Evaluating developers’ onboarding experience: A UX benchmarking study (Part 1)
In this two-part series, we explore the importance of the developer experience and break down the numbers behind our single-blind study that measured the onboarding experience for users of Sendbird vs. a competitor.
Poor developer experiences will sink even the most innovative and powerful developer tools. This is also why we’re focusing more energy on understanding the developer experience through quantitative and qualitative benchmarking. We’re pleased to share the results of this recent research.
What is DX benchmarking and why did we bother?
Developer experience, or DX, refers to the experiences—both positive and negative—that encompass developers’ interactions with a product (tool or platform), including its APIs, documentation, support and other resources. Much like CX or UX, developer experience encompasses the entire relationship between the developer and the tools or platforms they rely on to do their jobs.
A positive DX makes it more likely for developers to be happy and successful in their job. Happy, successful developers are also more likely to promote the tools and platforms they rely on.
Even though Product, Sales and Marketing teams use and benefit from Sendbird’s products, the day-to-day users of our products are developers. At the end of the day, we want to make sure we’re providing a positive DX throughout the entirety of their journey with our products, from exploration and production to ongoing maintenance.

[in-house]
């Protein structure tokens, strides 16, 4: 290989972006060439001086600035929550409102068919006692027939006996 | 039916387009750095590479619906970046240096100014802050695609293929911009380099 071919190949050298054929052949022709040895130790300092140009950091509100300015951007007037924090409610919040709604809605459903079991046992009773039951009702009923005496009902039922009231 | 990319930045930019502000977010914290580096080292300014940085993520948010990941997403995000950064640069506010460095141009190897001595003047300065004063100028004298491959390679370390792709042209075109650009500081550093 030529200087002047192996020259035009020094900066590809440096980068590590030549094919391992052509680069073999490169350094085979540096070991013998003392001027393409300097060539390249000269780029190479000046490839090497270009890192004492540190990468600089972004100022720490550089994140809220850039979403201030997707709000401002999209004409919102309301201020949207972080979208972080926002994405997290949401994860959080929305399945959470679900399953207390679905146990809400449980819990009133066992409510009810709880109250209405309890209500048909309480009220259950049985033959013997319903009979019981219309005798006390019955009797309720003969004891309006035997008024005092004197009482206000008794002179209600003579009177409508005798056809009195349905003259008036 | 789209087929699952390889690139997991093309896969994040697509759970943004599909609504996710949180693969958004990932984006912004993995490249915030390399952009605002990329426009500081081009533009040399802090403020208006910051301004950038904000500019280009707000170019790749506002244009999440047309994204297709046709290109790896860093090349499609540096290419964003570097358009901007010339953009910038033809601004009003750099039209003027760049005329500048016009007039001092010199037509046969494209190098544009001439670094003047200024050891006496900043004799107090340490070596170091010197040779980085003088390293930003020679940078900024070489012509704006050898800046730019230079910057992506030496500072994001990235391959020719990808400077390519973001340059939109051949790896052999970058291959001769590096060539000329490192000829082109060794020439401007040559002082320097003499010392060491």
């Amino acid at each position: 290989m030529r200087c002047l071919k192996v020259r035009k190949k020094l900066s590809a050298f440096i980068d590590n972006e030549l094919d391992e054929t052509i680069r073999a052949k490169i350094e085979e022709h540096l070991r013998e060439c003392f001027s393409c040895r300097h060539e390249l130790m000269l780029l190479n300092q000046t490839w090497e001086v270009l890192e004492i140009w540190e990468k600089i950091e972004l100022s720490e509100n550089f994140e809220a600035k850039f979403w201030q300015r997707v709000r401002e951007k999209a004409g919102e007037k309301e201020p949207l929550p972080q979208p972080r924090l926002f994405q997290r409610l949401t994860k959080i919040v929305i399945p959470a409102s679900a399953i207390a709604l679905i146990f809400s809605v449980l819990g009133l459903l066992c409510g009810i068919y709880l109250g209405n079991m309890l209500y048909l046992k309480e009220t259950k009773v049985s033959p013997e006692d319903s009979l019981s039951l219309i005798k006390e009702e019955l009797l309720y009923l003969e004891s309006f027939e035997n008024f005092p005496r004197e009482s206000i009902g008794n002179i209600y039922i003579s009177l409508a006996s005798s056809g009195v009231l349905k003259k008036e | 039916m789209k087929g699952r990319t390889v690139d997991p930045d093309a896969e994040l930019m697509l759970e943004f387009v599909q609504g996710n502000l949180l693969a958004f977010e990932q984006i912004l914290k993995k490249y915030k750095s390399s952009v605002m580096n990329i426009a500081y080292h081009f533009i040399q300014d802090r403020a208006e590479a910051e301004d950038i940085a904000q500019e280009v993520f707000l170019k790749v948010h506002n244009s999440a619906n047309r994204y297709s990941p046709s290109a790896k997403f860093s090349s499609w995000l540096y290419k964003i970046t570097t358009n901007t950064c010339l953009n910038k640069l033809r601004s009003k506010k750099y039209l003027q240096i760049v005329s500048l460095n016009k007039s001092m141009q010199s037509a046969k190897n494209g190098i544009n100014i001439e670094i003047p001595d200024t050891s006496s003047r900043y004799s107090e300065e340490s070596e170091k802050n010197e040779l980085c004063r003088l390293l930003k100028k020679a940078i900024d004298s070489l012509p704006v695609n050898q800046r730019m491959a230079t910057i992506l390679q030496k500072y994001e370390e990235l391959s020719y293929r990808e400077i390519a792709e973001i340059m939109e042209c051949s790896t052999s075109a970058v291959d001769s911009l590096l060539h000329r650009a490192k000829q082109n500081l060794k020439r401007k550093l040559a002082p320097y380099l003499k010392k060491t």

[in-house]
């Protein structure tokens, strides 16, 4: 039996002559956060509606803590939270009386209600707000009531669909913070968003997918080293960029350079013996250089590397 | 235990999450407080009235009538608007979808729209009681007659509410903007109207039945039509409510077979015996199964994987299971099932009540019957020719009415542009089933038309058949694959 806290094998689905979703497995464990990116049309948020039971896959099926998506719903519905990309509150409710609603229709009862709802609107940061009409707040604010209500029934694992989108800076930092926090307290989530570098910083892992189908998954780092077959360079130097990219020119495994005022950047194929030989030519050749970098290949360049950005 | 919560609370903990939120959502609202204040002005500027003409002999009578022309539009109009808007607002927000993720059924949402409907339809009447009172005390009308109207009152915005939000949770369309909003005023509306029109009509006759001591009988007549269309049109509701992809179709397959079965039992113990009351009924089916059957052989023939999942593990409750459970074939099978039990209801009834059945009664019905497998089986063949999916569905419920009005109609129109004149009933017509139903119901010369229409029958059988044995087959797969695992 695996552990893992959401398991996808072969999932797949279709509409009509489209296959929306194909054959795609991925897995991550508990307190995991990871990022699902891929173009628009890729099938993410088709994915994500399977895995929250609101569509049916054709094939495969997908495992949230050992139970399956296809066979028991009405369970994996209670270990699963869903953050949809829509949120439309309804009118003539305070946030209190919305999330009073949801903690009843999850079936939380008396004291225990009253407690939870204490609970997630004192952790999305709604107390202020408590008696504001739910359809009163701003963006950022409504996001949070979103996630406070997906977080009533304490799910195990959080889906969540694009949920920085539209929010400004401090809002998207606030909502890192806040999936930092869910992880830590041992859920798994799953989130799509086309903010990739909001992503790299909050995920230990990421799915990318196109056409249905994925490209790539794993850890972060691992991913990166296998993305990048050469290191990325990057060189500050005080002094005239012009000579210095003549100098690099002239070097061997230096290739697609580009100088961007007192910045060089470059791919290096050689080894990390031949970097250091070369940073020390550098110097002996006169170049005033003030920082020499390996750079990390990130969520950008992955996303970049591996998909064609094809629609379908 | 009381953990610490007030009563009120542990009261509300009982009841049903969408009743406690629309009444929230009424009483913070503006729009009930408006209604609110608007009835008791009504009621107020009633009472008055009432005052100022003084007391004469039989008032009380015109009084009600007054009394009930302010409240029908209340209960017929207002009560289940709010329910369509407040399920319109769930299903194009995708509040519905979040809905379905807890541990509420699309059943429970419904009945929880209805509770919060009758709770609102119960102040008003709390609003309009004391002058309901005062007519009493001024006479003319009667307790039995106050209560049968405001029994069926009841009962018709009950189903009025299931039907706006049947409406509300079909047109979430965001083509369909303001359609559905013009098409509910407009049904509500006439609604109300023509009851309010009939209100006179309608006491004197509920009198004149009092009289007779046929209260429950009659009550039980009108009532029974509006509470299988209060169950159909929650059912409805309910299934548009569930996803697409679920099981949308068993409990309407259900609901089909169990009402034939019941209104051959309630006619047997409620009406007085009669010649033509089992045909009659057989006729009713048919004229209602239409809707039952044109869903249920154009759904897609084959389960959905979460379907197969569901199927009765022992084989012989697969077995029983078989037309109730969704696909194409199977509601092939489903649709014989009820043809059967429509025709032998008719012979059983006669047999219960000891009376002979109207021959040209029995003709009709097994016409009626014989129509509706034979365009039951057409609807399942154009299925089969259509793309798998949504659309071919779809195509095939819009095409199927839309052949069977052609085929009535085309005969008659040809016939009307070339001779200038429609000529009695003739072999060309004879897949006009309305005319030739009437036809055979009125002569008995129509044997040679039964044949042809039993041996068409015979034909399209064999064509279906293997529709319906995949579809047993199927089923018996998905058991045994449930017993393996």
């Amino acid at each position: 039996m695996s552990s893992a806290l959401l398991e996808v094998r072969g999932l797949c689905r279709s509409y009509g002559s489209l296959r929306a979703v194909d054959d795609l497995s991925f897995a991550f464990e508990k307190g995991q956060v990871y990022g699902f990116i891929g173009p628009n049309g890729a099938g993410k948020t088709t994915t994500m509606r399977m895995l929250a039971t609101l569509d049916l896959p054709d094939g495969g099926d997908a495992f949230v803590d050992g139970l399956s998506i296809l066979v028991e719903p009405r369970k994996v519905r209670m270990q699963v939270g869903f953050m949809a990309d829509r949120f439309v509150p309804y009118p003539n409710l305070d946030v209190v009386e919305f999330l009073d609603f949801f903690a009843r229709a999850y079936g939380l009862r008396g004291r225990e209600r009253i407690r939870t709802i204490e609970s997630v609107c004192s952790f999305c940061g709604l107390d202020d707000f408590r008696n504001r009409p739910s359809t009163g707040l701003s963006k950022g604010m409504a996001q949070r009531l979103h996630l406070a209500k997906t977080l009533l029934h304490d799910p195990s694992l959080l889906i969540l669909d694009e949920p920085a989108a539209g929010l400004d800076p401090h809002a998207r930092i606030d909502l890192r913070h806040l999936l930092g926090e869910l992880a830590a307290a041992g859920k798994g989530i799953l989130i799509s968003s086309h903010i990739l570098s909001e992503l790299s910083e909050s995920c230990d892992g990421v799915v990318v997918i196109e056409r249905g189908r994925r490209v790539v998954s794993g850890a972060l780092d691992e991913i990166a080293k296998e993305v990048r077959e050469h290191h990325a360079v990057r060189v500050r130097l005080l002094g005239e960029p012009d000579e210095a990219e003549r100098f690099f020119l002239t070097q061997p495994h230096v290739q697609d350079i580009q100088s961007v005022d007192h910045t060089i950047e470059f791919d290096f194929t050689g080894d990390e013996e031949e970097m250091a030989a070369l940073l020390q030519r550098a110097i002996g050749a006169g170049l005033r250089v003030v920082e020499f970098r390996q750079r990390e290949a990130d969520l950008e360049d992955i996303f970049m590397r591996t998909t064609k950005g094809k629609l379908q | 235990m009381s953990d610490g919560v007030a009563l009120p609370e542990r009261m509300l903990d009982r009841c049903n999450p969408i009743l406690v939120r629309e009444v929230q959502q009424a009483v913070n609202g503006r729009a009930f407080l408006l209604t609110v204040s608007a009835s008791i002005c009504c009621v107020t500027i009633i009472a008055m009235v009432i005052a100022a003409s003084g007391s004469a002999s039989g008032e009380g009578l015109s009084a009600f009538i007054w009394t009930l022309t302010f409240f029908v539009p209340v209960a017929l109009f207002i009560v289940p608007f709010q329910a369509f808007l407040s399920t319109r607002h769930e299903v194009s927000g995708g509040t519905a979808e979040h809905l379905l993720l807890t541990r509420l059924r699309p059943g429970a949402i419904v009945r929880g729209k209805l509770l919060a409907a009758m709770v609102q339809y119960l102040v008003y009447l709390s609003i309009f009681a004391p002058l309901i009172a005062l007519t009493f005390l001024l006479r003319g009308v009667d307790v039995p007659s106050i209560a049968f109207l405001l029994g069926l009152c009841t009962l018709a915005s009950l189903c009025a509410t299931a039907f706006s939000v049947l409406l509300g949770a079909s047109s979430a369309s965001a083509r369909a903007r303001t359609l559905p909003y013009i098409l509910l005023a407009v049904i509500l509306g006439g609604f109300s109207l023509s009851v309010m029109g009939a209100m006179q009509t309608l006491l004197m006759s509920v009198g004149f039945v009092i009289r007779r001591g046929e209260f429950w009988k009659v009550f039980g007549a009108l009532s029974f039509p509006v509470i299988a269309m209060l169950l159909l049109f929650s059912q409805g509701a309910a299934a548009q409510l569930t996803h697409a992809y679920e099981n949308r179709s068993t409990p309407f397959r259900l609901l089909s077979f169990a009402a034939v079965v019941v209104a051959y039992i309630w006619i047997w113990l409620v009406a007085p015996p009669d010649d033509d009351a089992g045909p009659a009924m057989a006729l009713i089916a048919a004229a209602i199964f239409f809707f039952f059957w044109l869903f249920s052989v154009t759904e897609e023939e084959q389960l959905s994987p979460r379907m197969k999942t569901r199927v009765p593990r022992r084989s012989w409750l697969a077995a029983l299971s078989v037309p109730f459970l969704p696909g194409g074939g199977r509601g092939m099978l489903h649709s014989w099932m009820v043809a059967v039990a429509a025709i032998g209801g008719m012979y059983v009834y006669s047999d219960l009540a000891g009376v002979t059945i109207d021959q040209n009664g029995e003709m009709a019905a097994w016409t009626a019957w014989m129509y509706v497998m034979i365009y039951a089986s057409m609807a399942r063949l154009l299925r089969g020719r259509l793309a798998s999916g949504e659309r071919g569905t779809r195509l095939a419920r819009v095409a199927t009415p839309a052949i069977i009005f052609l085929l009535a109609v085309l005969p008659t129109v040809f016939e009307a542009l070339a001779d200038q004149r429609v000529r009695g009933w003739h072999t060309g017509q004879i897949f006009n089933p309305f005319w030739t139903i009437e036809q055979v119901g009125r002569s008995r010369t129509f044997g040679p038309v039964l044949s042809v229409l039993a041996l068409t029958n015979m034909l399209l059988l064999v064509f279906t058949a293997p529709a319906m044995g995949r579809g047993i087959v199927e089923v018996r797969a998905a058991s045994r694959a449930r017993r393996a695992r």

This was our first time measuring the developer experience with Sendbird, so it made sense to start at the beginning—the stage that typically has the most friction—the developer onboarding experience.
Then we needed something to benchmark against. Though there are several ways to compare developer experiences, we chose to benchmark against a competitor, Stream. This allowed us to systematically evaluate the products’ user experiences apples-to-apples.
Our DX Benchmark study focused on two main components:
- Quantitatively measuring developers’ onboarding experience
- Defining the desirable onboarding experience
Take customer relationships to the next level.
What is a good developer experience for onboarding?
“If it doesn’t build right out of the box, I’m not gonna, you know, I don’t want to fiddle around with it.” – P4
While each developer experiences products differently based on their own unique skill sets and experiences, there are common resources and qualities that make up a positive developer experience.
Resources for a good developer experience
Critical elements to ensure developers have a successful and smooth onboarding experience include:
- Solid onboarding documentation with how-to steps and troubleshooting advice
- Samples of the app for developers to see a working example in action
- A dedicated site with further resources, such as GitHub
As discussed in more detail below, these were the resources we evaluated in our study.
Other resources are nice to have and can take DX to the next level, including:
- Dedicated onboarding support
- Video walkthroughs
Qualities of a good developer experience
No matter what kind of tool a developer is using, there are certain qualities that make for great DX. We measured these qualities quantitatively (detailed in the next section below) through various questions and observable metrics, but it’s important to recognize the high-level values a good developer experience aspires to:
- Velocity: Whether it’s easy-to-find documentation or a simple user interface, getting developers quickly onboarded and using the app is important to maximize value and ensure they want to continue using it.